Planning and allocation of resources is dependent on accurate and rapid collection and transmission of information, social as well as environmental; and on building the collective and individual capacity to evaluate this information, and to modify plans accordingly at every level, local, regional and society-wide. This in turn requires developing organizational forms so agricultural producers can constantly develop their scientific understanding – and teach it, not least based on their experiences in production.
Population policies are one of the most complex yet basic issues for planning consistent with scientific development. Under capitalism, population control is often used against the working class and oppressed nationalities, and especially against women. After a socialist revolution, it becomes somewhat easier to develop and implement informed population policies to best meet human needs. After a socialist revolution, a society may be “overpopulated” if agricultural productivity is very low while land and water is in short supply; a few decades later, it may be “underpopulated” if productivity has jumped but a significant part of the population has retired or is in poor health.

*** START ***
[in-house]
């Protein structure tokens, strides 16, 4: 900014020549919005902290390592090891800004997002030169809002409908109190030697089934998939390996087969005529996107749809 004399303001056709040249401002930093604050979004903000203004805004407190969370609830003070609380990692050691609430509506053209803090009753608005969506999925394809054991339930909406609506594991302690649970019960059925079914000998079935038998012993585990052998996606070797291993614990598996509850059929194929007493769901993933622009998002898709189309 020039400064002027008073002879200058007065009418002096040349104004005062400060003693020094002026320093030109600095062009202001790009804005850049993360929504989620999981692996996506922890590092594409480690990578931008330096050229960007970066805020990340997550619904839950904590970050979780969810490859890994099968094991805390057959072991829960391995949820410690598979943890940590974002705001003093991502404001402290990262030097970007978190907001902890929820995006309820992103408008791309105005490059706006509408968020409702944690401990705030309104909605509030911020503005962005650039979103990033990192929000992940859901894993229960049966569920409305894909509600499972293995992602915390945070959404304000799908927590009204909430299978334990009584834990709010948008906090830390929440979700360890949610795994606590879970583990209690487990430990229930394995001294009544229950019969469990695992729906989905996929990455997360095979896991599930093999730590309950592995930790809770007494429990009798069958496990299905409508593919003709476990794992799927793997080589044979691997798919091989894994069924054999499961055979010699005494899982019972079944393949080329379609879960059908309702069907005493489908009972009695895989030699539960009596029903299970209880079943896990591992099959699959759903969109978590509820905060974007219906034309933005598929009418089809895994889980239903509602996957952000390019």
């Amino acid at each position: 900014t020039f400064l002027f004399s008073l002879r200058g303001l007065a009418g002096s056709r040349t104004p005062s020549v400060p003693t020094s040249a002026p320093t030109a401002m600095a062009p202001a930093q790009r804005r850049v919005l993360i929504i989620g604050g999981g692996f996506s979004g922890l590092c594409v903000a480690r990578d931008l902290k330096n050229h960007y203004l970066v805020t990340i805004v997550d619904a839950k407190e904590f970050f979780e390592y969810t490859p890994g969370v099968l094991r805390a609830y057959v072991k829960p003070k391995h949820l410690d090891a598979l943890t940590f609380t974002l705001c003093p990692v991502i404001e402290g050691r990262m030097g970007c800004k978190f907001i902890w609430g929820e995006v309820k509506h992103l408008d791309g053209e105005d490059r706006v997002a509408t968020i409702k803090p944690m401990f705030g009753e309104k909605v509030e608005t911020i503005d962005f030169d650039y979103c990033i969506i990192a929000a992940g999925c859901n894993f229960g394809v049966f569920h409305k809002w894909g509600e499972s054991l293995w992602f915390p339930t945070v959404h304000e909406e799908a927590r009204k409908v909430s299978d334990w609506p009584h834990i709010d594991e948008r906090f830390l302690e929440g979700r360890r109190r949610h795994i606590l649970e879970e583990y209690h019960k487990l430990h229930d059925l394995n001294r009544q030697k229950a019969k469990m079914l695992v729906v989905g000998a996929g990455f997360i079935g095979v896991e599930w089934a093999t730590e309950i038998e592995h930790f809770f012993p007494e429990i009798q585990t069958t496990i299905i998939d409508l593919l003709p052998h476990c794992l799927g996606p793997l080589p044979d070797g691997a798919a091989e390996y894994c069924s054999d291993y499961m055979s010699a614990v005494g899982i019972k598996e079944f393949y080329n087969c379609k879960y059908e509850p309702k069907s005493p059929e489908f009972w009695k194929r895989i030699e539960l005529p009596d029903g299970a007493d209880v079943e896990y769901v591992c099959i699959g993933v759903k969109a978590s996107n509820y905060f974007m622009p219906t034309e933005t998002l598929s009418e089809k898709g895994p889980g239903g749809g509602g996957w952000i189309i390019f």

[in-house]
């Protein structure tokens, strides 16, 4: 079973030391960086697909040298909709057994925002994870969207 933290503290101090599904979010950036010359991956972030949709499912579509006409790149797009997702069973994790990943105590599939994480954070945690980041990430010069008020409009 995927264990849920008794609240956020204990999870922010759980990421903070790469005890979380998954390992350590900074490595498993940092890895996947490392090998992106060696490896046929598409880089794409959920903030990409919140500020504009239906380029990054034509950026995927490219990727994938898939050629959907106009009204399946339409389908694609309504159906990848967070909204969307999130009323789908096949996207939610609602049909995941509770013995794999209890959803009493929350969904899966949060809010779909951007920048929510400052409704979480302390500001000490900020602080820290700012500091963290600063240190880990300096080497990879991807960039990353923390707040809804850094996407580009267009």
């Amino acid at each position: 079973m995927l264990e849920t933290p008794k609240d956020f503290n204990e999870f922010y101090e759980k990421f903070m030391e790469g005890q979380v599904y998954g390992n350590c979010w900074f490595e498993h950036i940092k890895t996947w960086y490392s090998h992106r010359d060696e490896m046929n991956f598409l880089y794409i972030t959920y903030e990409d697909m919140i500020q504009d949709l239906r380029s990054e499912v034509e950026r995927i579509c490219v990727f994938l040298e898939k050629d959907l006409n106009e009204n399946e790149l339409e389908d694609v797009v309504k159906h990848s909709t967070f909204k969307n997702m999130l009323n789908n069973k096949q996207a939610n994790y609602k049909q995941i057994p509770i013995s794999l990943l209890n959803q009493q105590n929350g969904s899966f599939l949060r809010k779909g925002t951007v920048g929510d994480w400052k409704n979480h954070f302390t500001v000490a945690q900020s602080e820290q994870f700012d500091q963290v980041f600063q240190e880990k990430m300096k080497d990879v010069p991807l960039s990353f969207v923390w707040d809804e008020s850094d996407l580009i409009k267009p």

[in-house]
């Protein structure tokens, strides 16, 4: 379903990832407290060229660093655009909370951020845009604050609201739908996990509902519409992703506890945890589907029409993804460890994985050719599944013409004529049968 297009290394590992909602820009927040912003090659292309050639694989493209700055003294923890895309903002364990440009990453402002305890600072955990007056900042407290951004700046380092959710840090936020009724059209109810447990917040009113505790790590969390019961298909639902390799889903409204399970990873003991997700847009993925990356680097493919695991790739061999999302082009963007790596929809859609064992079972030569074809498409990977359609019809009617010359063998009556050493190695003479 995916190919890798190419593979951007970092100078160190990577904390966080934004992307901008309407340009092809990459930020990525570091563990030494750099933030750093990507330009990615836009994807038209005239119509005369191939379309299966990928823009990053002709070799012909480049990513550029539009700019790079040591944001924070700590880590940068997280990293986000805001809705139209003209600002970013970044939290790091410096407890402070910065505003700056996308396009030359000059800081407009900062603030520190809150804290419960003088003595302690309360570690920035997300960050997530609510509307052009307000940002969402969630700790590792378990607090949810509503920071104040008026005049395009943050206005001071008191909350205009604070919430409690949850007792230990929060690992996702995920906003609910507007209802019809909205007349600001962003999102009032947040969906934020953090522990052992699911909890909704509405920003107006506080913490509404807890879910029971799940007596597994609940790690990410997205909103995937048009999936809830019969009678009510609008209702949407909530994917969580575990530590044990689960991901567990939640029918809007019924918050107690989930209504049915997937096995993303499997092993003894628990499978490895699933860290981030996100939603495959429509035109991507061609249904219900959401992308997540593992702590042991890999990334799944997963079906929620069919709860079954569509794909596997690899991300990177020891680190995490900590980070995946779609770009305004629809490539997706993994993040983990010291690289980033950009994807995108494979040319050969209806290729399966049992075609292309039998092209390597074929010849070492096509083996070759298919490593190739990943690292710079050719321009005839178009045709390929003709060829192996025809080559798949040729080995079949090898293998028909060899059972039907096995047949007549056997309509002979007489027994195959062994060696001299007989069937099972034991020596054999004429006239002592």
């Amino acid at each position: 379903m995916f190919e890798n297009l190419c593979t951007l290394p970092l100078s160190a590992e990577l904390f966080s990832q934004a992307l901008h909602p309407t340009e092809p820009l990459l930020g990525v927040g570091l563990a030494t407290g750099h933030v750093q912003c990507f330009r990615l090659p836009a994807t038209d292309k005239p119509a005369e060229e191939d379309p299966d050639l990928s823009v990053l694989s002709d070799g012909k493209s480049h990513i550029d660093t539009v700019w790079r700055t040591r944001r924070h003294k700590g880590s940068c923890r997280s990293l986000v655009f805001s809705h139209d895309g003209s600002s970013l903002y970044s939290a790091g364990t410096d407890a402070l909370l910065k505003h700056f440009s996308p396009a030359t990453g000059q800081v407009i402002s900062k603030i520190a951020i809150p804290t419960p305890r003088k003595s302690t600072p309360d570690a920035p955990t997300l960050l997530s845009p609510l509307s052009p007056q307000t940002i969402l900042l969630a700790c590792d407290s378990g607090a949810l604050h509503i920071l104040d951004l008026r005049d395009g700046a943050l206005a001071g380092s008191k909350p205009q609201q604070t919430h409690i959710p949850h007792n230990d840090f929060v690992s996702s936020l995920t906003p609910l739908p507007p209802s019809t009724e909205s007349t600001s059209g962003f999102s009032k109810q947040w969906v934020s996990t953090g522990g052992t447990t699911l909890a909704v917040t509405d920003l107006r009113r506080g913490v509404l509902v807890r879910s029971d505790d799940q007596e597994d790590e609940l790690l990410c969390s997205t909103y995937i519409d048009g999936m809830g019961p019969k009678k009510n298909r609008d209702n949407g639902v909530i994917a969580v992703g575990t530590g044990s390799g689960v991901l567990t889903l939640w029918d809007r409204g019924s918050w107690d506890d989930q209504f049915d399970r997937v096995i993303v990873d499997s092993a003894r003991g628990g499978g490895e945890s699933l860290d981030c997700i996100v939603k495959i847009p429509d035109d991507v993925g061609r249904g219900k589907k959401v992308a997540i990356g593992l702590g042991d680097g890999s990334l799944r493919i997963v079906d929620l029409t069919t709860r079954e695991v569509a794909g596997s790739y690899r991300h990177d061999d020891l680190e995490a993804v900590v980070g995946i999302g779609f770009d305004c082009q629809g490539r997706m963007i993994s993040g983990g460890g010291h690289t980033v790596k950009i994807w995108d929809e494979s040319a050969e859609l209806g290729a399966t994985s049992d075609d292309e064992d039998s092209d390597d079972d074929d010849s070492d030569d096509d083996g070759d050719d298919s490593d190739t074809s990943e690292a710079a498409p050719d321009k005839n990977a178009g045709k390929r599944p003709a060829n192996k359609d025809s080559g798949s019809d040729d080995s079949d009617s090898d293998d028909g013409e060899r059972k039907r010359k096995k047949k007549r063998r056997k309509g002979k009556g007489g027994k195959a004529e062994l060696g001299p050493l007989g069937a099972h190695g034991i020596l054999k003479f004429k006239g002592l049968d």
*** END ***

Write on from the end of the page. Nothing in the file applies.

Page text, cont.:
Designing work that is compatible with an aging population, and attending to health needs, can change the measure of “over” or “under” population. Humans have a lifelong need to contribute to our society, and also for society to support us. Population, health and work policies can allow us to both continue contributing productively to society throughout our lives, and to receive the necessary support.
Achieving all of this is very difficult and sometimes impossible under conditions of extreme poverty, such as the Soviet Union faced after its founding on November 7, 1917, or new China after October 1, 1949. The young Soviet state made some significant contributions, such as in categorization and maintenance of soil types, and development of principles in organizing agricultural cooperatives (Chayanov 1927). But poverty, the civil war, capitalist economic sanctions, the brutal imperialist aggression in World War II, and an inability to effectively manage rapid change, greatly hobbled scientific development, and contributed to internal weaknesses, including low agricultural productivity. This set the stage for collapse of the Soviet Union in the face of immense stresses from a hostile capitalism in crisis.